Gas Turbine Engines – Combustion Section (Part One)

in Aircraft Engines

The combustion section houses the combustion process, which raises the temperature of the air passing through the engine. This process releases energy contained in the air/ fuel mixture. The major part of this energy is required at the turbine or turbine stages to drive the compressor. About 2/3 of the energy is used to drive the gas generator compressor. The remaining energy passes through the remaining turbine stages that absorb more of the energy to drive the fan, output shaft, or propeller. Only the pure turbojet allows the air to create all the thrust or propulsion by exiting the rear of the engine in the form of a high-velocity jet. These other engine types have some jet velocity out the rear of the engine but most of the thrust or power is generated by the additional turbine stages driving a large fan, propeller, or helicopter rotor blades.

The primary function of the combustion section is, of course, to burn the fuel/air mixture, thereby adding heat energy to the air. To do this efficiently, the combustion chamber must:

  • Provide the means for proper mixing of the fuel and air to assure good combustion,
  • Burn this mixture efficiently,
  • Cool the hot combustion products to a temperature that the turbine inlet guide vanes/blades can withstand under operating conditions, and
  • Deliver the hot gases to the turbine section.

The location of the combustion section is directly between the compressor and the turbine sections. The combustion chambers are always arranged coaxially with the compressor and turbine regardless of type, since the chambers must be in a through-flow position to function efficiently. All combustion chambers contain the same basic elements:

  1. Casing
  2. Perforated inner liner
  3. Fuel injection system
  4. Some means for initial ignition
  5. Fuel drainage system to drain off unburned fuel after engine shutdown

There are currently three basic types of combustion chambers, variations within type being in detail only. These types are:

  1. Can type
  2. Can-annular type
  3. Annular type

The can-type combustion chamber is typical of the type used on turboshaft and APUs. [Figure 1-52] Each of the can-type combustion chambers consists of an outer case or housing, within which there is a perforated stainless steel (highly heat resistant) combustion chamber liner or inner liner. [Figure 1-53] The outer case is removed to facilitate liner replacement.

Figure 1-52. Can-type combustion chamber.

Figure 1-52. Can-type combustion chamber.

Older engines with several combustion cans had each can with interconnector (flame propagation) tube, which was a necessary part of the can-type combustion chambers. Since each can is a separate burner operating independently of the other cans, there must be some way to spread combustion during the initial starting operation. This is accomplished by interconnecting all the chambers. As the flame is started by the spark igniter plugs in two of the lower chambers, it passes through the tubes and ignites the combustible mixture in the adjacent chamber, and continues until all the chambers are burning.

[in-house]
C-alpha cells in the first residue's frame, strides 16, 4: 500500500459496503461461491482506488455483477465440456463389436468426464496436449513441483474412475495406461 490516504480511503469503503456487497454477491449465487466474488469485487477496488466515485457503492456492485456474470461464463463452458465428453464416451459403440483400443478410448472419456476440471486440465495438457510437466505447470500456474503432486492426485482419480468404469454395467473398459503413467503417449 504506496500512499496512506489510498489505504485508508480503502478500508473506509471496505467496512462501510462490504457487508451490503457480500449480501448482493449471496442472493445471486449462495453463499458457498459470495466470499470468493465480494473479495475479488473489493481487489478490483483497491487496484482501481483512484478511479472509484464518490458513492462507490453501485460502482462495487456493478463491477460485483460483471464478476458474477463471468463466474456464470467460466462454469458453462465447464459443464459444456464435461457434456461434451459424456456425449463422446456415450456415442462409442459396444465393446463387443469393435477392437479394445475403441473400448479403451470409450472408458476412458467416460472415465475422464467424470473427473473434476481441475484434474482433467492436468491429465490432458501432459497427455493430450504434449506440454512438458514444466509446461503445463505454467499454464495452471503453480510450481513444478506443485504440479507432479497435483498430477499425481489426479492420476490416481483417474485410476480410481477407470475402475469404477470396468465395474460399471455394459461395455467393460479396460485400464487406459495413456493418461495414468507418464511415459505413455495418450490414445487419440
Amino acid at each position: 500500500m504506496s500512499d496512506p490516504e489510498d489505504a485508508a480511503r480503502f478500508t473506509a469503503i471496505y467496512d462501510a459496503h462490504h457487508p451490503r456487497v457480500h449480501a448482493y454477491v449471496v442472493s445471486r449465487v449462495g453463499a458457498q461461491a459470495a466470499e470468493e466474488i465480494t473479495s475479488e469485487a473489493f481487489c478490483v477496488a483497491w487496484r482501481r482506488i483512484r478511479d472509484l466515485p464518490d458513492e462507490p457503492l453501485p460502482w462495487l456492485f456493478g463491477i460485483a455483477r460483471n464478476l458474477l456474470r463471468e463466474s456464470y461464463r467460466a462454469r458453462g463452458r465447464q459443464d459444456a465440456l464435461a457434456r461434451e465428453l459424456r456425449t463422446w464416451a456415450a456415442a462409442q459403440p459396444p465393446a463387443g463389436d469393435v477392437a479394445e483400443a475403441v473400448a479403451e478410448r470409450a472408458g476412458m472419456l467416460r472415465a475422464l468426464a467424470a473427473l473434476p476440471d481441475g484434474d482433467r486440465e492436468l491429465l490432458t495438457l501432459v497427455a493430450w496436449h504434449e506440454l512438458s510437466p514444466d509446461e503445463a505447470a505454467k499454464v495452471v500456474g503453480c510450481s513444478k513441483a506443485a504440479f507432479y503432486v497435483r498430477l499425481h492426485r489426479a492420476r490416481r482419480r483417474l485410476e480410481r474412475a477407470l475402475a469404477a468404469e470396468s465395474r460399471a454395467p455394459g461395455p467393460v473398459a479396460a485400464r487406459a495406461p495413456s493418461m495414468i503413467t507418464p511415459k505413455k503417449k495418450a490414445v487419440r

Figure 1-53. Inside view of a combustion chamber liner.

Figure 1-53. Inside view of a combustion chamber liner.

The flame tubes vary in construction details from one engine to another, although the basic components are almost identical. [Figure 1-54] The spark igniters previously mentioned are normally two in number, and are located in two of the can-type combustion chambers.

Figure 1-54. Interconnecting flame tubes for can-type combustion chambers.

Figure 1-54. Interconnecting flame tubes for can-type combustion chambers.

Another very important requirement in the construction of combustion chambers is providing the means for draining unburned fuel. This drainage prevents gum deposits in the fuel manifold, nozzles, and combustion chambers. These deposits are caused by the residue left when the fuel evaporates. Probably most important is the danger of afterfire if the fuel is allowed to accumulate after shutdown. If the fuel is not drained, a great possibility exists that, at the next starting attempt, the excess fuel in the combustion chamber will ignite and exhaust gas temperature will exceed safe operating limits.

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